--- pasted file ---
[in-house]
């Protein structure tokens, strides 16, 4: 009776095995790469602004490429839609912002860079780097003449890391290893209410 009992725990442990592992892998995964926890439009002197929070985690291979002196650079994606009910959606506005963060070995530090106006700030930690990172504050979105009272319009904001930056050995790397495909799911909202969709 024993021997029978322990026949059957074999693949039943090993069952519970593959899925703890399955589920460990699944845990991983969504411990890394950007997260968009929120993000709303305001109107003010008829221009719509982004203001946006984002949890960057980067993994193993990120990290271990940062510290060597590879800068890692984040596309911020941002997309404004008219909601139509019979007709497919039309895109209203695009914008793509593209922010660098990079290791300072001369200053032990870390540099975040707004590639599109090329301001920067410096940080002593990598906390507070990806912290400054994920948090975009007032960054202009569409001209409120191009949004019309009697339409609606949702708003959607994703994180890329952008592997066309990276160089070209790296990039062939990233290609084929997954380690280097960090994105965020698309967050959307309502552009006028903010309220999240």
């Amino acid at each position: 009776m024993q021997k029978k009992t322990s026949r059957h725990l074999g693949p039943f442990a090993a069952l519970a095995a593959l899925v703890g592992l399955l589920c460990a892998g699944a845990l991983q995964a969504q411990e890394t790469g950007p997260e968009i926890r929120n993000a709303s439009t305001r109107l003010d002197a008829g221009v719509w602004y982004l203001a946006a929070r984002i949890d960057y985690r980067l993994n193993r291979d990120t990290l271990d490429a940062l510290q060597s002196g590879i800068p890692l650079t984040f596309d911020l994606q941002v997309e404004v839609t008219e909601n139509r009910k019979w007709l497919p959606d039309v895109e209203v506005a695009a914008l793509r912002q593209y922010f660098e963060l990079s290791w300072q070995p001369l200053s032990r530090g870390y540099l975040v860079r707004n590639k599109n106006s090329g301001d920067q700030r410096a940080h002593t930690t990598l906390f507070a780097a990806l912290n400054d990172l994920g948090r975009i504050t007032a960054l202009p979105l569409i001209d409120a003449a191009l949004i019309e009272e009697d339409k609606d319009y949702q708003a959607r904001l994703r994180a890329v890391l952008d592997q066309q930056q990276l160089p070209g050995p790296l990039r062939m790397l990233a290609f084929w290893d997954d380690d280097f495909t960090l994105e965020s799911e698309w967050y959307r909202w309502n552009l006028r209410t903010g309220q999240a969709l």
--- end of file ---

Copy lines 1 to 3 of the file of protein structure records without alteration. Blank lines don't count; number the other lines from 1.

[in-house]
């Protein structure tokens, strides 16, 4: 009776095995790469602004490429839609912002860079780097003449890391290893209410 009992725990442990592992892998995964926890439009002197929070985690291979002196650079994606009910959606506005963060070995530090106006700030930690990172504050979105009272319009904001930056050995790397495909799911909202969709 024993021997029978322990026949059957074999693949039943090993069952519970593959899925703890399955589920460990699944845990991983969504411990890394950007997260968009929120993000709303305001109107003010008829221009719509982004203001946006984002949890960057980067993994193993990120990290271990940062510290060597590879800068890692984040596309911020941002997309404004008219909601139509019979007709497919039309895109209203695009914008793509593209922010660098990079290791300072001369200053032990870390540099975040707004590639599109090329301001920067410096940080002593990598906390507070990806912290400054994920948090975009007032960054202009569409001209409120191009949004019309009697339409609606949702708003959607994703994180890329952008592997066309990276160089070209790296990039062939990233290609084929997954380690280097960090994105965020698309967050959307309502552009006028903010309220999240």
């Amino acid at each position: 009776m024993q021997k029978k009992t322990s026949r059957h725990l074999g693949p039943f442990a090993a069952l519970a095995a593959l899925v703890g592992l399955l589920c460990a892998g699944a845990l991983q995964a969504q411990e890394t790469g950007p997260e968009i926890r929120n993000a709303s439009t305001r109107l003010d002197a008829g221009v719509w602004y982004l203001a946006a929070r984002i949890d960057y985690r980067l993994n193993r291979d990120t990290l271990d490429a940062l510290q060597s002196g590879i800068p890692l650079t984040f596309d911020l994606q941002v997309e404004v839609t008219e909601n139509r009910k019979w007709l497919p959606d039309v895109e209203v506005a695009a914008l793509r912002q593209y922010f660098e963060l990079s290791w300072q070995p001369l200053s032990r530090g870390y540099l975040v860079r707004n590639k599109n106006s090329g301001d920067q700030r410096a940080h002593t930690t990598l906390f507070a780097a990806l912290n400054d990172l994920g948090r975009i504050t007032a960054l202009p979105l569409i001209d409120a003449a191009l949004i019309e009272e009697d339409k609606d319009y949702q708003a959607r904001l994703r994180a890329v890391l952008d592997q066309q930056q990276l160089p070209g050995p790296l990039r062939m790397l990233a290609f084929w290893d997954d380690d280097f495909t960090l994105e965020s799911e698309w967050y959307r909202w309502n552009l006028r209410t903010g309220q999240a969709l």